While the judicial authorities – under clear separation of powers – found Zuma culpable of wrongdoing, he and his followers thought differently, alleging politically motivated persecution. A major win to South Africa’s democracy and functionality of its operational arms of government is about to be squandered if Zuma escapes the law in this instance. The same Zuma, as vice president, in his guile, apologised with straight face to South Africans after admitting he had sex with an HIV/AIDS patient and still proceeded to contest and win a subsequent election to become president instead of resigning as vice president and quitting public office. His followers saw the public outcry against his misdeed as political vendetta and turned the Zuma’s issue into an ethnic crisis. In the recent ordeals with the courts, the Indian community in South Africa has suddenly become mass victims. The looting of their shops by the irate rioters has exposed further the wider ramifications of ethnic divisions in South Africa and the discontent with the government’s past and present failures to buoy the economic for the benefit of all. This hostility got to a crescendo as unemployment rate rose to a new record high of 32.6 per cent in the first quarter of 2021 from 32.5 per cent in the final quarter of 2020 – meaning that only one in every three employable adult is earning a decent living. Those with pent up obsession against operators of big commercial outlets went on looting shops of Indians in places among which is Durban. People are creating “chaos merely as a cover for looting,” said President Cyril Ramaphosa, as the riots increasingly reveal hidden racial divide. Although the conditions were blamed on poverty, with the riots, South Africa’s democracy is now at crossroads.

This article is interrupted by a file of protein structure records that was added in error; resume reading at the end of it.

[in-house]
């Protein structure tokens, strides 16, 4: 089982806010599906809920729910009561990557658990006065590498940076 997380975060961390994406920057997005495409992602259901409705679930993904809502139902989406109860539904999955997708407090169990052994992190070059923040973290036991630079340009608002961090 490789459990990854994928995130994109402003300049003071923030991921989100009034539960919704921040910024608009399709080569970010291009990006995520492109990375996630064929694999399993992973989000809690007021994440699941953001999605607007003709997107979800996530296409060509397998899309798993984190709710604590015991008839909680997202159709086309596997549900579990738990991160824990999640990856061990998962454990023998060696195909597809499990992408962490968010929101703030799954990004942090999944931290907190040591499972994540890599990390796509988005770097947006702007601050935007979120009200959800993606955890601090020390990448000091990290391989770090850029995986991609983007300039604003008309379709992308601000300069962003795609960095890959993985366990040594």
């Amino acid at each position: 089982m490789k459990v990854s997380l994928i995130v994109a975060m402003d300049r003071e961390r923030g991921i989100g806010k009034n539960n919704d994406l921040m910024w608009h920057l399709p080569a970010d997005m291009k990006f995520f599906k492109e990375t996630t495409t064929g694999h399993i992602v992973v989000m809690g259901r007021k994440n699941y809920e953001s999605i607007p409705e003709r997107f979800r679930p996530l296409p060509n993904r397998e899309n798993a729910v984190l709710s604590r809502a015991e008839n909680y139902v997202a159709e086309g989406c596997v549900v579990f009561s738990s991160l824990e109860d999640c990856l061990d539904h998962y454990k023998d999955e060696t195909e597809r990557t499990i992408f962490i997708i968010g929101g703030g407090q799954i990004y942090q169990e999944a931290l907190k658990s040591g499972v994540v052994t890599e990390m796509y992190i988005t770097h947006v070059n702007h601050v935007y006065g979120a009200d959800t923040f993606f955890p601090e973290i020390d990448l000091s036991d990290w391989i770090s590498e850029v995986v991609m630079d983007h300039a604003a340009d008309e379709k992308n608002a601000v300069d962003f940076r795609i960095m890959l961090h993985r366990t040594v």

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South Africa is currently the most advanced in Africa and it owes this to the prolonged presence of the apartheid rule till early 1990s. Since the exit of Nelson Mandela, the true colour of the familiar African leaders has again resurfaced in Zuma who – in a power struggle – had to hasten Thabo Mbeki’s exit out of office to make way for himself. And South Africa has been the worse for it. It was during Zuma’s rule that xenophobia became brazenly widespread in South Africa. In the twilight of apartheid and early post-apartheid years in South Africa, Mangosuthu Gatsha Buthelezi, a South African politician and Zulu tribal leader who founded what became the Inkatha Freedom Party, gave the African National Congress (ANC) a run for its money in the race to produce the first African president. Africa seems to be losing a shiny exemplar of democracy and self-rule in South Africa, especially with a bad precedent that Zuma is setting by acting like someone above the law and as someone who can destabilise a country on the basis of ethnic followership.